QUÉBEC A GASTRONOMIC CAPITAL

By ycrepeau@me.com
chezboulay

Both a capital as well as a sought-after tourist destination, Québec is a city offering a wide variety of fine dining establishments. Among the dozens of restaurants in the very popular Old Québec neighborhood, one can find the finest tables and most prestigious chefs in the city. Much importance is given to local produce and the menus are widely inspired by French cuisine. This great culinary tradition is largely the result of the efforts of the late Serge Bruyère, who was a precursor of new cuisine in Québec, updating French traditions as early as the 1970s.

From fast-food to haute cuisine, there are upwards of 2500 restaurants in the greater Québec city area, representing a ratio of 350 restaurants for every inhabitant, which is 3 times more than in New York! There are endless choices for every visitor. Beyond the Old Québec neighborhood, other areas such as Grande Allée, Cartier and René-Lévesque Streets near the National Assembly are positively crawling with great restaurants, many of which offer lively terraces in the summertime.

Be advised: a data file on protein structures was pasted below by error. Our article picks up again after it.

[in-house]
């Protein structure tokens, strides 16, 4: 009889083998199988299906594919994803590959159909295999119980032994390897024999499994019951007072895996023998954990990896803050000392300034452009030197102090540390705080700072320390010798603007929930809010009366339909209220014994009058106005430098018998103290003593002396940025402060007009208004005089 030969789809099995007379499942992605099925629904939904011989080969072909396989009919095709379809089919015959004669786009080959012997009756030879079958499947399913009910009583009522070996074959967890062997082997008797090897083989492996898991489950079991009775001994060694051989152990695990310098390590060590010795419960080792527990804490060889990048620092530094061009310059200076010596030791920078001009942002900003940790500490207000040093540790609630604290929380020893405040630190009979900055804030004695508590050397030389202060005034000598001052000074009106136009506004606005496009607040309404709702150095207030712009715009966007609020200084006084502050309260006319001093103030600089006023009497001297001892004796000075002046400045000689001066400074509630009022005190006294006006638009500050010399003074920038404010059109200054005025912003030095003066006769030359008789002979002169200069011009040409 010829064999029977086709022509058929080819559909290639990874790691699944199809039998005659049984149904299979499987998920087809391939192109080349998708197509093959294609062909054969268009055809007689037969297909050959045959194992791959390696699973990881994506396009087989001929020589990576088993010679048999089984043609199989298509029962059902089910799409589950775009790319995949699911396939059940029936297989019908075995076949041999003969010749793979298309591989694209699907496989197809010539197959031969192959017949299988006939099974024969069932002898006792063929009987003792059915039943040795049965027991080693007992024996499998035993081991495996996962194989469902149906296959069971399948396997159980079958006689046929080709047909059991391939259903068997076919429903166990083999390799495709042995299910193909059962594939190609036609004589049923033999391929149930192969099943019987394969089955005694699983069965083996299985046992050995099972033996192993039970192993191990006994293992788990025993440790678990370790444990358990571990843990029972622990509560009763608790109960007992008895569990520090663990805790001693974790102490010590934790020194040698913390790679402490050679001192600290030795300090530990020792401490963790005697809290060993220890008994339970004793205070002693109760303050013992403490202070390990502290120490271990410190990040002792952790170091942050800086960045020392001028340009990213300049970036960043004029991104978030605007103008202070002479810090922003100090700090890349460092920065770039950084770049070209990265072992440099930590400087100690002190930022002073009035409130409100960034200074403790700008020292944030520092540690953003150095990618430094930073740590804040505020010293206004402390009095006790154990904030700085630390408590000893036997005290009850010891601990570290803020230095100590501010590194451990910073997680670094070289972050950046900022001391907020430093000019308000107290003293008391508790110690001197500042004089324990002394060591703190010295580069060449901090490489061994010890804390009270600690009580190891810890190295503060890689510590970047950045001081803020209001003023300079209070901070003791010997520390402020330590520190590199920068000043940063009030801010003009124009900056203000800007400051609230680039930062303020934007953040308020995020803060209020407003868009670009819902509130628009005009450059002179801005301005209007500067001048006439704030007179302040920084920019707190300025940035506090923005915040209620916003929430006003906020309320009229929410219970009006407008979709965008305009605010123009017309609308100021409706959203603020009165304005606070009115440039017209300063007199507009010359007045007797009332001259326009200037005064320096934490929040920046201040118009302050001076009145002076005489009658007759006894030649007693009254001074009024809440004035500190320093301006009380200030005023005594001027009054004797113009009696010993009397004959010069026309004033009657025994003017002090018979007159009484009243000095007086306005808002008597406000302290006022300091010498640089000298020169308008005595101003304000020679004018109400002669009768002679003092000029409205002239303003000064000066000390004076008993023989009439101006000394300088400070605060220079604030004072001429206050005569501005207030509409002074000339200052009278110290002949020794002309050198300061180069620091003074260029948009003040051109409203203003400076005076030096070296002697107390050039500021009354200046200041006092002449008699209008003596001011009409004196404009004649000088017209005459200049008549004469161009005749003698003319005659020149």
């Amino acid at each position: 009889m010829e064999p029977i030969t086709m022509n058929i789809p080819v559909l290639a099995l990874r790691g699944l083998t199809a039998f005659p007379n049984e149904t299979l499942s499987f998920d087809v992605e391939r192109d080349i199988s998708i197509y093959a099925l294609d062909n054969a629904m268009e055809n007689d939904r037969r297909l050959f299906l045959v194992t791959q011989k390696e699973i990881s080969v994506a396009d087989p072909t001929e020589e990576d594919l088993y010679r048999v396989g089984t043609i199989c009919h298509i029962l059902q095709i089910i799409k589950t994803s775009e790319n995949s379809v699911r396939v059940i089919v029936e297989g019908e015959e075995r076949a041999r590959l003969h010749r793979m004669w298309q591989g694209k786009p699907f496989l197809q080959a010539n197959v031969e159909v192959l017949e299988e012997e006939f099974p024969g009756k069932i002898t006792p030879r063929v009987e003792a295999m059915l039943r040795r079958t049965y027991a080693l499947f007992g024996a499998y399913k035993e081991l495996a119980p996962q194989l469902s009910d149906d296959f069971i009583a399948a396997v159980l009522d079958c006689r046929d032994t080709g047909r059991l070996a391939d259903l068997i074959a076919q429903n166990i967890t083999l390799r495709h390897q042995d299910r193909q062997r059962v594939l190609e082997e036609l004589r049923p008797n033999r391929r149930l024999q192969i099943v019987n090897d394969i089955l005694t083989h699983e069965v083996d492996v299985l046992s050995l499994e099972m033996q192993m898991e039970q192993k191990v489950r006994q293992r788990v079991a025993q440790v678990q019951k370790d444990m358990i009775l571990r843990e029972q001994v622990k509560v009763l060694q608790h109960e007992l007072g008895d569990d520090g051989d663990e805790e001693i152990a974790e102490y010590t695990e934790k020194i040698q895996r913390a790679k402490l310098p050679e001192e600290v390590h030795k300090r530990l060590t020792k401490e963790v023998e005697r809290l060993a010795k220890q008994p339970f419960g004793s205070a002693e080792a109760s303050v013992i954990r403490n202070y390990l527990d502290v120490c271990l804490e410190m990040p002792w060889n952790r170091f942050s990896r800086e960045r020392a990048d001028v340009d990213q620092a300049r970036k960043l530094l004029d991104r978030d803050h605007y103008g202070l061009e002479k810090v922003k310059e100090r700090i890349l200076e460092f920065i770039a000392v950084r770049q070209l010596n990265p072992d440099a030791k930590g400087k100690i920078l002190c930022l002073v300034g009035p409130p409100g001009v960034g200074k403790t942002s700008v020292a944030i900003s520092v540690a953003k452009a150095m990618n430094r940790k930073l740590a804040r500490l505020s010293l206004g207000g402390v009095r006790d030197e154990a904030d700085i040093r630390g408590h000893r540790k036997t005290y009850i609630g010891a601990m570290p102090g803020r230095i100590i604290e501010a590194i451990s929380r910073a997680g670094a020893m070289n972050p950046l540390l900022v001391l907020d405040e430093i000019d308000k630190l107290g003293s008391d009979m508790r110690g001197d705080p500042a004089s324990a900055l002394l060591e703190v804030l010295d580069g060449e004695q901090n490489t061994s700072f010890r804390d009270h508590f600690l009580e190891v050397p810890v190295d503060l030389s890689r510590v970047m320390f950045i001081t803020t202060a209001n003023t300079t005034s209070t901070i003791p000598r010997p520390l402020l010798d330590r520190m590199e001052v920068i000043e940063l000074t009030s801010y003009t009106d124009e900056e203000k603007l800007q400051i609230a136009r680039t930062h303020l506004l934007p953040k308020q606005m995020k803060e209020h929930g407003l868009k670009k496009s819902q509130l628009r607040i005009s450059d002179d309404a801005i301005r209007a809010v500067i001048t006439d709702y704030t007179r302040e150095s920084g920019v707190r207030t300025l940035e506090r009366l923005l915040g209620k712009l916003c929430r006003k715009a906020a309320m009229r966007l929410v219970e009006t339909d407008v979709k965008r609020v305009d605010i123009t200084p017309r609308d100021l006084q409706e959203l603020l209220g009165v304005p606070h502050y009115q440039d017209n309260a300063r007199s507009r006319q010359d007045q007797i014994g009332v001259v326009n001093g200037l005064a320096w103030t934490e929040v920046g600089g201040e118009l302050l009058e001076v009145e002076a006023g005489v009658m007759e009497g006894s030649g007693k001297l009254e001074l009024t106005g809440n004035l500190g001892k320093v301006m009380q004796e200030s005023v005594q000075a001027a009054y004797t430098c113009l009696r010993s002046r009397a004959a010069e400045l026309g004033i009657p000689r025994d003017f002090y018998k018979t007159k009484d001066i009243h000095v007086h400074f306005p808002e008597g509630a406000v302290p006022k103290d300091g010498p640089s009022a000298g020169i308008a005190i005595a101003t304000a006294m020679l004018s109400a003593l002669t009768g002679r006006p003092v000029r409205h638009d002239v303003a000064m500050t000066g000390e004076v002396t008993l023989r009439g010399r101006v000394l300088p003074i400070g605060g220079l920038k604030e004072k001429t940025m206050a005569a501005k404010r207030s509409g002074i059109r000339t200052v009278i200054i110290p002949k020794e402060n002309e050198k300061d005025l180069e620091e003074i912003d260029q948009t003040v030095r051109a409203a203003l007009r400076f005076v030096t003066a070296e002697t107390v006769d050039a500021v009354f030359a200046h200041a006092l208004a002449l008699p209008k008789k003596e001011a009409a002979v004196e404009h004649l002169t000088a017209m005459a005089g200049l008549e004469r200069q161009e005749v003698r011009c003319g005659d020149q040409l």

Many gay-friendly cafés and bistros can be discovered (or rediscovered) on Saint-Jean Street in the heart of the Faubourg Saint-Jean-Baptiste. The Nouvo Saint-Roch has also more recently emerged as a sought-after destination. The Saint-Roch and Saint-Sauveur neighborhoods offer many restaurants featuring a diverse selection of food from around the world. The more affluent Sillery neighborhood also offers excellent restaurants, among them those housed by Université Laval as well as many hotels and shopping malls along Laurier Boulevard.

Although Québec proudly displays its French character and traditions, and probably as a result of having always been a capital focused on tourism for over a century, no regional specialties are really associated with the city. That being said, Québec’s gastronomic trademark is associated with the best that French cuisine can offer and local produce of exceptional culinary quality.